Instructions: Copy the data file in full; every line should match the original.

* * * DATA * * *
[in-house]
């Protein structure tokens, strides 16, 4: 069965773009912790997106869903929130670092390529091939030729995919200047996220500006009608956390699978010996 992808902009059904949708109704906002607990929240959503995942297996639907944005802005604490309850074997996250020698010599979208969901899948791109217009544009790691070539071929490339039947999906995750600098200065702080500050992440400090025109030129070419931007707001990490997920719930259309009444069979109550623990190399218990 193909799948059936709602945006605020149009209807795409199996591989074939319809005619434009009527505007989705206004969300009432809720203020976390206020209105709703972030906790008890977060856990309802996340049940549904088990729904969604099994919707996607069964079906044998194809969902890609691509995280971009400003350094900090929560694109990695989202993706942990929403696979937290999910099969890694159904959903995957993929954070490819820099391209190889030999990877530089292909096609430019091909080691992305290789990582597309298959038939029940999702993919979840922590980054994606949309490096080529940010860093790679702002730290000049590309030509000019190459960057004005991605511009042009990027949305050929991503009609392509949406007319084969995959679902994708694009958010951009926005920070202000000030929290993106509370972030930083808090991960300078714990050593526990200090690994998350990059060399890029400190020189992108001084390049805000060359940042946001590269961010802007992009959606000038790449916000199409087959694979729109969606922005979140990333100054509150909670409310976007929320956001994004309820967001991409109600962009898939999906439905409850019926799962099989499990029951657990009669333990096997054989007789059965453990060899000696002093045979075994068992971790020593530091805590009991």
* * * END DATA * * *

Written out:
[in-house]
């Protein structure tokens, strides 16, 4: 069965773009912790997106869903929130670092390529091939030729995919200047996220500006009608956390699978010996 992808902009059904949708109704906002607990929240959503995942297996639907944005802005604490309850074997996250020698010599979208969901899948791109217009544009790691070539071929490339039947999906995750600098200065702080500050992440400090025109030129070419931007707001990490997920719930259309009444069979109550623990190399218990 193909799948059936709602945006605020149009209807795409199996591989074939319809005619434009009527505007989705206004969300009432809720203020976390206020209105709703972030906790008890977060856990309802996340049940549904088990729904969604099994919707996607069964079906044998194809969902890609691509995280971009400003350094900090929560694109990695989202993706942990929403696979937290999910099969890694159904959903995957993929954070490819820099391209190889030999990877530089292909096609430019091909080691992305290789990582597309298959038939029940999702993919979840922590980054994606949309490096080529940010860093790679702002730290000049590309030509000019190459960057004005991605511009042009990027949305050929991503009609392509949406007319084969995959679902994708694009958010951009926005920070202000000030929290993106509370972030930083808090991960300078714990050593526990200090690994998350990059060399890029400190020189992108001084390049805000060359940042946001590269961010802007992009959606000038790449916000199409087959694979729109969606922005979140990333100054509150909670409310976007929320956001994004309820967001991409109600962009898939999906439905409850019926799962099989499990029951657990009669333990096997054989007789059965453990060899000696002093045979075994068992971790020593530091805590009991």